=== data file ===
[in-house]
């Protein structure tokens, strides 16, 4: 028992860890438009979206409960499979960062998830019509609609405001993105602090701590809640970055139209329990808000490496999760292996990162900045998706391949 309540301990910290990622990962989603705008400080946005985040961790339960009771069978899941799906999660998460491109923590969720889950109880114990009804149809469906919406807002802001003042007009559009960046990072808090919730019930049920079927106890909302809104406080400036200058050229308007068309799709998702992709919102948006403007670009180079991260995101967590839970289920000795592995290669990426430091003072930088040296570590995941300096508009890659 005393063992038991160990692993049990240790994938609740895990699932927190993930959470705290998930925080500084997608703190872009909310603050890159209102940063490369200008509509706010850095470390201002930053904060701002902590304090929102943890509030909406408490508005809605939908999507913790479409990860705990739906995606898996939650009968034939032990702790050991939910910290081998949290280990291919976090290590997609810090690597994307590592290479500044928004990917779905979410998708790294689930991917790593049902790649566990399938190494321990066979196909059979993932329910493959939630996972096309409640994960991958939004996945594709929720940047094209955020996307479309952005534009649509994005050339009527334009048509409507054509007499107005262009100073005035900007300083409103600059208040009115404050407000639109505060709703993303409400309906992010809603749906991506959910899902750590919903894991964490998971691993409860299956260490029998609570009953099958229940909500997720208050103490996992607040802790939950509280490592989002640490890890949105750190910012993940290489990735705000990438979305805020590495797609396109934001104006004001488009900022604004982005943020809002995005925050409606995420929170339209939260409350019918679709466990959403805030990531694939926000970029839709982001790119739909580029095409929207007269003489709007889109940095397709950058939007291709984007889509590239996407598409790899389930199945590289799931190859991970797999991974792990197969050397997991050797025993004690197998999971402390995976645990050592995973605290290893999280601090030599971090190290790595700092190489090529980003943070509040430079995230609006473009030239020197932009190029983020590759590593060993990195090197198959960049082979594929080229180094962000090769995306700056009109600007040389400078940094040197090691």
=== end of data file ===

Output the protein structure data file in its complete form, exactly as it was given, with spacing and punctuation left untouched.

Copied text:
[in-house]
């Protein structure tokens, strides 16, 4: 028992860890438009979206409960499979960062998830019509609609405001993105602090701590809640970055139209329990808000490496999760292996990162900045998706391949 309540301990910290990622990962989603705008400080946005985040961790339960009771069978899941799906999660998460491109923590969720889950109880114990009804149809469906919406807002802001003042007009559009960046990072808090919730019930049920079927106890909302809104406080400036200058050229308007068309799709998702992709919102948006403007670009180079991260995101967590839970289920000795592995290669990426430091003072930088040296570590995941300096508009890659 005393063992038991160990692993049990240790994938609740895990699932927190993930959470705290998930925080500084997608703190872009909310603050890159209102940063490369200008509509706010850095470390201002930053904060701002902590304090929102943890509030909406408490508005809605939908999507913790479409990860705990739906995606898996939650009968034939032990702790050991939910910290081998949290280990291919976090290590997609810090690597994307590592290479500044928004990917779905979410998708790294689930991917790593049902790649566990399938190494321990066979196909059979993932329910493959939630996972096309409640994960991958939004996945594709929720940047094209955020996307479309952005534009649509994005050339009527334009048509409507054509007499107005262009100073005035900007300083409103600059208040009115404050407000639109505060709703993303409400309906992010809603749906991506959910899902750590919903894991964490998971691993409860299956260490029998609570009953099958229940909500997720208050103490996992607040802790939950509280490592989002640490890890949105750190910012993940290489990735705000990438979305805020590495797609396109934001104006004001488009900022604004982005943020809002995005925050409606995420929170339209939260409350019918679709466990959403805030990531694939926000970029839709982001790119739909580029095409929207007269003489709007889109940095397709950058939007291709984007889509590239996407598409790899389930199945590289799931190859991970797999991974792990197969050397997991050797025993004690197998999971402390995976645990050592995973605290290893999280601090030599971090190290790595700092190489090529980003943070509040430079995230609006473009030239020197932009190029983020590759590593060993990195090197198959960049082979594929080229180094962000090769995306700056009109600007040389400078940094040197090691």